I would prefer to negotiate, and a strong argument in any negotiations, even with the most difficult client, would be that I had kept my side of the agreement to the letter, and delivered the translation as agreed.


Being adept at negotiating over issues of nonpayment, among others, is more mature and productive than the tantrum-throwing holding off delivery of the translation.


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Teresa Borges
Portugal
Local time: 11:06
Member (2007)
English to Portuguese
+ ...
Why? May 29, 2016

If by any reason I don’t trust a client I just don’t work for him! I always deliver work as agreed with the client beforehand…

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Julian Holmes  Identity Verified
Japan
Local time: 20:06
Member (2011)
Japanese to English
Big jobs May 29, 2016

On big jobs where clients ask the translator to devote weeks or even months to a particular project, payment in installments is and should be the norm. Hey, how else are we expected to live if we have to devote almost all of our time to one customer who is going to pay only after all of the translation is delivered?

Otherwise, if payment arrangements are already in place, turning non-delivery of work into a 'hostage situation' is not the right way of going about gaining trust.

On the issue of non-payment, though...

I heard a story here in Osaka many, many years ago of a translator who was having major problems with a non-paying miscreant. He went to the customer's offices, picked up a big electric typewriter (this is when they were pricey and worth something) and left the offices with it under his arm after telling the astonished staff there that he'll return it once he got paid with interest.

I didn't hear how the story finally turned out but kidnapping a PM is always an option for payment issues.

Small edit and addition

[Edited at 2016-05-29 10:49 GMT]

[Edited at 2016-05-29 12:29 GMT]


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Mario Chavez  Identity Verified
Local time: 06:06
English to Spanish
+ ...
PM-napping! May 29, 2016

Julian Holmes wrote:
I heard a story here in Osaka many, many years ago of a translator who was having major problems with a non-paying miscreant. He went to the customer's offices, picked up a big electric typewriter (this is when they were pricey and worth something) and left the offices with it under his arm after telling the astonished staff there that he'll return it once he got paid with interest.

I didn't hear how the story finally turned out but kidnapping a PM is always an option for payment issues.



I smell the making of a soap opera, maybe a kabuki play of sorts?
OR…they could hire Bruce Willis as the disgruntled translator who takes a beautiful Mary-Louise Parker playing a daft PM who keeps forgetting to process translators' invoices?



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Martha Schwan  Identity Verified
Brazil
Local time: 09:06
English to Portuguese
+ ...
IT SHOULD BE May 29, 2016

Yes, it should be exactly like that in order to avoid tons of non-payment agencies around the world.

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Jon Hedemann  Identity Verified
Denmark
Local time: 12:06
English to Danish
+ ...
I don't understand your question... May 29, 2016

Should it read 'Should a translator send at least half of the work done before getting paid (the full invoice)?'?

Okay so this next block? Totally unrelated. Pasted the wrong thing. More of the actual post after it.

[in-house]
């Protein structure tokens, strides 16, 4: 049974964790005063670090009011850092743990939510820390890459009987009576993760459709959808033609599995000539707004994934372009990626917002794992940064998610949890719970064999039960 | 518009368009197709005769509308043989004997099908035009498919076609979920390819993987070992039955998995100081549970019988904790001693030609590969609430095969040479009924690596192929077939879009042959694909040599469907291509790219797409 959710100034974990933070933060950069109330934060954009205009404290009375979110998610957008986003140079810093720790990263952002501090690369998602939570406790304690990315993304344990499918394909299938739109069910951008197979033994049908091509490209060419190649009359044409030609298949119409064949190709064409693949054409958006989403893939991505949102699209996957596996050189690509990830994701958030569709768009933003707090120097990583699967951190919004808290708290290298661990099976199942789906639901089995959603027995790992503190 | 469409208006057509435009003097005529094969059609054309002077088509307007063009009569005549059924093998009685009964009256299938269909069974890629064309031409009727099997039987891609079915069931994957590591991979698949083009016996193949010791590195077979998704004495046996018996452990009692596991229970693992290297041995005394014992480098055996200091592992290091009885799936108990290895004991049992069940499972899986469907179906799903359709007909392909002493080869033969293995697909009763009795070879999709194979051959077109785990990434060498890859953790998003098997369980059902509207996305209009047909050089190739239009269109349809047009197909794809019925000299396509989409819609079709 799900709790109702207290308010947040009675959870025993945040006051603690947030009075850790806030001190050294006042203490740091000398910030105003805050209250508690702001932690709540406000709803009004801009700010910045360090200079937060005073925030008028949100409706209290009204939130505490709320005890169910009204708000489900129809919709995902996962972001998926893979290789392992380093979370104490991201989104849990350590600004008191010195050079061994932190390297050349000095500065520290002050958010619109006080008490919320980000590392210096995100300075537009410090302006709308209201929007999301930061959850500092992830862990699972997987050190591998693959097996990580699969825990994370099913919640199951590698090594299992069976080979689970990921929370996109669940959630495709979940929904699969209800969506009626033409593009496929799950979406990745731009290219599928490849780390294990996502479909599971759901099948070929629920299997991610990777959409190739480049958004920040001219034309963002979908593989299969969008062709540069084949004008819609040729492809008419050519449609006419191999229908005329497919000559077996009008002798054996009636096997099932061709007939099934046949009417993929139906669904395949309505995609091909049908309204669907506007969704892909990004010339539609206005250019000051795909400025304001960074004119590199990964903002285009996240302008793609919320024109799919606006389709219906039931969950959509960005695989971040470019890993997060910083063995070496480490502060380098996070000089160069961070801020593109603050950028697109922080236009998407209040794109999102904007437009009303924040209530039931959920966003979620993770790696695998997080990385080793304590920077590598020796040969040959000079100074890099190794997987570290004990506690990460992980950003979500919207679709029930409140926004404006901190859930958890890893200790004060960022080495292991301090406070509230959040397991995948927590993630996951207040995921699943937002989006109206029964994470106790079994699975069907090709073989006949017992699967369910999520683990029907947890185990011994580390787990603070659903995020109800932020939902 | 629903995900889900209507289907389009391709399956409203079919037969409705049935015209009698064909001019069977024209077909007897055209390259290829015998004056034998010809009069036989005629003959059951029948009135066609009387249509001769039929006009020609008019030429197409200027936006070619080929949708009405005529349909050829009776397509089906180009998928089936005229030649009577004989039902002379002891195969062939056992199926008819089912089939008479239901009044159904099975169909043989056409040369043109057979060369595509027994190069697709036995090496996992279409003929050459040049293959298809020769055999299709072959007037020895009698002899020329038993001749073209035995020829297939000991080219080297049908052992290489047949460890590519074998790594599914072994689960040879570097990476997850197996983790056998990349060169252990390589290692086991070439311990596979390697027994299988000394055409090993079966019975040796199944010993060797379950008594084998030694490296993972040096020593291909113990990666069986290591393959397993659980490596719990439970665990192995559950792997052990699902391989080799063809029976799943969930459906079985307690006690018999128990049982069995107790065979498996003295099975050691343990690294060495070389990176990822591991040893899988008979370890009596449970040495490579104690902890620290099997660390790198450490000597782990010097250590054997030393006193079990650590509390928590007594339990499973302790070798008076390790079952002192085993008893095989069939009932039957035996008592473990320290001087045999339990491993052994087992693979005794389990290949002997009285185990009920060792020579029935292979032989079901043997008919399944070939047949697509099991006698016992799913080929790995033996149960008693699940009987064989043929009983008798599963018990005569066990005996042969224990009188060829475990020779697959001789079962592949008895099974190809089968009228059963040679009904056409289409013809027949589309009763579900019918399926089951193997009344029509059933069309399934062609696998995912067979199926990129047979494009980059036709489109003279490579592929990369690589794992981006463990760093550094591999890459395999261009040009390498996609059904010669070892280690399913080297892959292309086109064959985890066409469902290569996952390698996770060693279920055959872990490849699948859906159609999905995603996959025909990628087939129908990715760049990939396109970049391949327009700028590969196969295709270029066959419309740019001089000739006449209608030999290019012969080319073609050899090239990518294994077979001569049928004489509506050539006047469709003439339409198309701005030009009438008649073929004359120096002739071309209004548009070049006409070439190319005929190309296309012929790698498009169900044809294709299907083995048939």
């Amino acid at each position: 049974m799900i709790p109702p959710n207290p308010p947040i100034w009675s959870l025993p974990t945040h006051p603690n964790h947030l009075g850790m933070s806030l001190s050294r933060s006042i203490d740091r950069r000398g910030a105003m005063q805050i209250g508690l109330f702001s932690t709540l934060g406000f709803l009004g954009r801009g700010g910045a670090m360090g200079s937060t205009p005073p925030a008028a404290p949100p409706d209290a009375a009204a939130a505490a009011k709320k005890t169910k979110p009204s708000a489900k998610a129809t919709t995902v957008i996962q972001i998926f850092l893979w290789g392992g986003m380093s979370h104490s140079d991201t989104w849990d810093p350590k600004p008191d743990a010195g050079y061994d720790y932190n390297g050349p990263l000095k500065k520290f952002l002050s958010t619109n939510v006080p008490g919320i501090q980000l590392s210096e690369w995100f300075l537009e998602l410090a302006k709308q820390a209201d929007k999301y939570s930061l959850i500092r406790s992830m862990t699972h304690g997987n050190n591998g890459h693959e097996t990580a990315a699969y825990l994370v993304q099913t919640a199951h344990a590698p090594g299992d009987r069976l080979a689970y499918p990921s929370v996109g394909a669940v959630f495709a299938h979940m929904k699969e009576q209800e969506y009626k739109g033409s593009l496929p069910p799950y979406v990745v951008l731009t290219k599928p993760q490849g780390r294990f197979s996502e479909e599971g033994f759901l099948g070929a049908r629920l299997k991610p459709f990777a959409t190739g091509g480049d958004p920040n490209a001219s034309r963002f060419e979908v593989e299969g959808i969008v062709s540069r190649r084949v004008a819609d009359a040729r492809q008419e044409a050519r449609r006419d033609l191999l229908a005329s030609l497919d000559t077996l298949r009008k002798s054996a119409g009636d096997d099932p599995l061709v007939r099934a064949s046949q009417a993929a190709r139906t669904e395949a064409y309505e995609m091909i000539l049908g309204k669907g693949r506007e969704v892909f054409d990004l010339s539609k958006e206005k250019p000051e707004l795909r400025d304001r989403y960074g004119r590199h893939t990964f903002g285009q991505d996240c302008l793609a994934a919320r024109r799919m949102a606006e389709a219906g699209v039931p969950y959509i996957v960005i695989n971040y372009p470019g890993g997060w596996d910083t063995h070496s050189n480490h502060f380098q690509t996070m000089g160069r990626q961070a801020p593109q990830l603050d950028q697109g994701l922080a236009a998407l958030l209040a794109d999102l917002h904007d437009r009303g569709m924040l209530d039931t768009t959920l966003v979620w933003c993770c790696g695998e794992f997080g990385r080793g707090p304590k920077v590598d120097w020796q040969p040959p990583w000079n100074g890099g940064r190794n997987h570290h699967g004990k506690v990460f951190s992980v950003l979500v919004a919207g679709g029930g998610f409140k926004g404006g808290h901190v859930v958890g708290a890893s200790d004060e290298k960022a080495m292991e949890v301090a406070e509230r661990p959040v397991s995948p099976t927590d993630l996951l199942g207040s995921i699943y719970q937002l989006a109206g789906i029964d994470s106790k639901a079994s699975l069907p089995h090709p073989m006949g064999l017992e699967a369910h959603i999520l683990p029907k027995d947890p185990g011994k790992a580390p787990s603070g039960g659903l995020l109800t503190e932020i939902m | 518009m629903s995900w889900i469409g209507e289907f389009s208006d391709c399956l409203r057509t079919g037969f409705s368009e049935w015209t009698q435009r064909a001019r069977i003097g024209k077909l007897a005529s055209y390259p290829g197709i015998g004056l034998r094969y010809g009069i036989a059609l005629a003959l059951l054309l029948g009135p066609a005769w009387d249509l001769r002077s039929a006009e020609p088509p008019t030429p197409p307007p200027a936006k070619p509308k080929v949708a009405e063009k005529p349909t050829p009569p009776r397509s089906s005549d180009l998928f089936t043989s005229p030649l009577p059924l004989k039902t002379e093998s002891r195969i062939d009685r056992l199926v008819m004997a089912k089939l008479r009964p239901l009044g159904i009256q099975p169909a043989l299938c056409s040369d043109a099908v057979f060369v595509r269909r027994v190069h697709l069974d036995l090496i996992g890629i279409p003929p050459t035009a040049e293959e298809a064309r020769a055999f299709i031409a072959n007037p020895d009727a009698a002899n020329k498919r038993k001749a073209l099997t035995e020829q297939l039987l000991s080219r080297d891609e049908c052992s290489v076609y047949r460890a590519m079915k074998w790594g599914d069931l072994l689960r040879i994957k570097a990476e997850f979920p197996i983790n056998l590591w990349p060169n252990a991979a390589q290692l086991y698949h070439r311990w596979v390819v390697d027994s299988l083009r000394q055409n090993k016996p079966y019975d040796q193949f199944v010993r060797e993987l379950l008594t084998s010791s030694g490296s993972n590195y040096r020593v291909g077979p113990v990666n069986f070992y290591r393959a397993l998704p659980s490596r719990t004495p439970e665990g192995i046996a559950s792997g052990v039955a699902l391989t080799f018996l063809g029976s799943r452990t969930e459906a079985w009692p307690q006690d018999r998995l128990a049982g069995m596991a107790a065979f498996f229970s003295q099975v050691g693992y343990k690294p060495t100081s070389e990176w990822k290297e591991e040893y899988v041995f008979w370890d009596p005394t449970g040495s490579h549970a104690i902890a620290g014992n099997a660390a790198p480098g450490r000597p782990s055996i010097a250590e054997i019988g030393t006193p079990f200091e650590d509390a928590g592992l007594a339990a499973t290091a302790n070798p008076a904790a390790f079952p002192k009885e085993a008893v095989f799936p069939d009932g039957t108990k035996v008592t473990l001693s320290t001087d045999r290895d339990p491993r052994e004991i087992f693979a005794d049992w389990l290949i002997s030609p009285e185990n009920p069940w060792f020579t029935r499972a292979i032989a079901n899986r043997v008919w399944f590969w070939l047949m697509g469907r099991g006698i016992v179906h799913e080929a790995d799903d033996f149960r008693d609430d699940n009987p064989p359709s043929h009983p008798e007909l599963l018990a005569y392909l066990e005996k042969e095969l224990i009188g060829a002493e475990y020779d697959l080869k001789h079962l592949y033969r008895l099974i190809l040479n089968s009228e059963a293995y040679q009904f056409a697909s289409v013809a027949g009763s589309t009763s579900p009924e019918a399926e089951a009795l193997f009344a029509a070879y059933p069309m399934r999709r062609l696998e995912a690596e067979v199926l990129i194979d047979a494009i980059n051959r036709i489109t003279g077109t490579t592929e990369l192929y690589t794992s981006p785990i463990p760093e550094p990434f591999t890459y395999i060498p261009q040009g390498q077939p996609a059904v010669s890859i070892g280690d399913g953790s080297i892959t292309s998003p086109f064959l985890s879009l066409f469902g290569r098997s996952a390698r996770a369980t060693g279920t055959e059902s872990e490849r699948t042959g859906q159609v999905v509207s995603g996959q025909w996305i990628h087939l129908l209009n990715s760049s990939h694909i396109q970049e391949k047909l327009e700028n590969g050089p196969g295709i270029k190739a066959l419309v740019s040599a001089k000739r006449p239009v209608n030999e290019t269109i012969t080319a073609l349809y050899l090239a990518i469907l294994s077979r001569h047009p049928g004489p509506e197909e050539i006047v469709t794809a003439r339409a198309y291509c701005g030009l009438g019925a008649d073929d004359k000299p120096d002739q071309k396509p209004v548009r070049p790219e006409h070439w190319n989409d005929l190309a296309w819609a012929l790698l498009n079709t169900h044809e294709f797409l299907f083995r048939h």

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Nikki Scott-Despaigne  Identity Verified
Local time: 12:06
French to English
I agree with SHeila and Christine May 29, 2016

Terms are to be agreed before starting the job.
On some big jobs, work is to be supplied in sections, in which case, if they are spaced out over a long period of time, interim invoicing and payments would not be unusual. That would generally form part of the terms and conditions agreed at the outset.

It is tempting to use a witholding tactic with unreliable clients. However, the problem is that if a translator thinks this might encourage a notoriously bad payer to pay, the fact is that the translator is asking full payment for work he has not yet supplied. Chances are in many jurisdictions that the translator would be in breach of contract. Experience has shown me that a bad payer will be a bad payer for a small job or a bog jo; that well-organised clients organise their payments well too. Occasionally, things ca go awry with good clients. A bad client generally remains a bad client and is simply worth dropping... difficult to do when starting out though as you often don't have the confidence to drop a potential source of income.

What you can do with unreliable or new clients, particularly when the job represents a large amount of money, is to request a 30% downpayment, again, obviously, agreed at the outset. I have done this on big jobs with new clients and serious well-organised clients have no problem with this. However, on jobs which are urgent, clients may be reluctant to make a payment on account as the final invoice will be following a few days later. What I find works in such cases if 30% upfront, final invoice sent upon delivery with payment of the balance outstanding to be made within 30 days.


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Thayenga  Identity Verified
Germany
Local time: 12:06
Member (2009)
English to German
+ ...
Cool May 29, 2016

Mario Chavez wrote:

Julian Holmes wrote:
I heard a story here in Osaka many, many years ago of a translator who was having major problems with a non-paying miscreant. He went to the customer's offices, picked up a big electric typewriter (this is when they were pricey and worth something) and left the offices with it under his arm after telling the astonished staff there that he'll return it once he got paid with interest.

I didn't hear how the story finally turned out but kidnapping a PM is always an option for payment issues.



I smell the making of a soap opera, maybe a kabuki play of sorts?
OR…they could hire Bruce Willis as the disgruntled translator who takes a beautiful Mary-Louise Parker playing a daft PM who keeps forgetting to process translators' invoices?



Do you mind if I picked up your idea to write such a screenplay?